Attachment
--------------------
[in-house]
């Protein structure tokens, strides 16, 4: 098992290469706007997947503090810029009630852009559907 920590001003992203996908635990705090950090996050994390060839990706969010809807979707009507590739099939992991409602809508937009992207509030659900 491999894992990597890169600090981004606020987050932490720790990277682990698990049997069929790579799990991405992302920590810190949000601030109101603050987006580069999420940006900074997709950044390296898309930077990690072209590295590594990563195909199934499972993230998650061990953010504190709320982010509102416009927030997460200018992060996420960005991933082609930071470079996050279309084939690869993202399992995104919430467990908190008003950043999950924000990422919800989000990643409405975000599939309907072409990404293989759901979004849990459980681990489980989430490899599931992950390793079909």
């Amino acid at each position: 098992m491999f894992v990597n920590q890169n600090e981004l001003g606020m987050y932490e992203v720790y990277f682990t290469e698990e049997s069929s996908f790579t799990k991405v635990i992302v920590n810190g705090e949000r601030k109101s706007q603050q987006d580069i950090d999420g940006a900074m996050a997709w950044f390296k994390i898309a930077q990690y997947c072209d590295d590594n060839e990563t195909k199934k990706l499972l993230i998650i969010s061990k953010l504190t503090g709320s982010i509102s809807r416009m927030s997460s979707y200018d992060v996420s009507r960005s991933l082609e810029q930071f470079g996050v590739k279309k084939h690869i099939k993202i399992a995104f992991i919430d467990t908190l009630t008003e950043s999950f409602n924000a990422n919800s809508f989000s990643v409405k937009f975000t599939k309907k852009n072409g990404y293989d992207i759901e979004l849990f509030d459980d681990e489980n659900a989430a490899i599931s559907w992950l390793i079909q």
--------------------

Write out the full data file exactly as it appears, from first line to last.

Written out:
[in-house]
């Protein structure tokens, strides 16, 4: 098992290469706007997947503090810029009630852009559907 920590001003992203996908635990705090950090996050994390060839990706969010809807979707009507590739099939992991409602809508937009992207509030659900 491999894992990597890169600090981004606020987050932490720790990277682990698990049997069929790579799990991405992302920590810190949000601030109101603050987006580069999420940006900074997709950044390296898309930077990690072209590295590594990563195909199934499972993230998650061990953010504190709320982010509102416009927030997460200018992060996420960005991933082609930071470079996050279309084939690869993202399992995104919430467990908190008003950043999950924000990422919800989000990643409405975000599939309907072409990404293989759901979004849990459980681990489980989430490899599931992950390793079909």
């Amino acid at each position: 098992m491999f894992v990597n920590q890169n600090e981004l001003g606020m987050y932490e992203v720790y990277f682990t290469e698990e049997s069929s996908f790579t799990k991405v635990i992302v920590n810190g705090e949000r601030k109101s706007q603050q987006d580069i950090d999420g940006a900074m996050a997709w950044f390296k994390i898309a930077q990690y997947c072209d590295d590594n060839e990563t195909k199934k990706l499972l993230i998650i969010s061990k953010l504190t503090g709320s982010i509102s809807r416009m927030s997460s979707y200018d992060v996420s009507r960005s991933l082609e810029q930071f470079g996050v590739k279309k084939h690869i099939k993202i399992a995104f992991i919430d467990t908190l009630t008003e950043s999950f409602n924000a990422n919800s809508f989000s990643v409405k937009f975000t599939k309907k852009n072409g990404y293989d992207i759901e979004l849990f509030d459980d681990e489980n659900a989430a490899i599931s559907w992950l390793i079909q």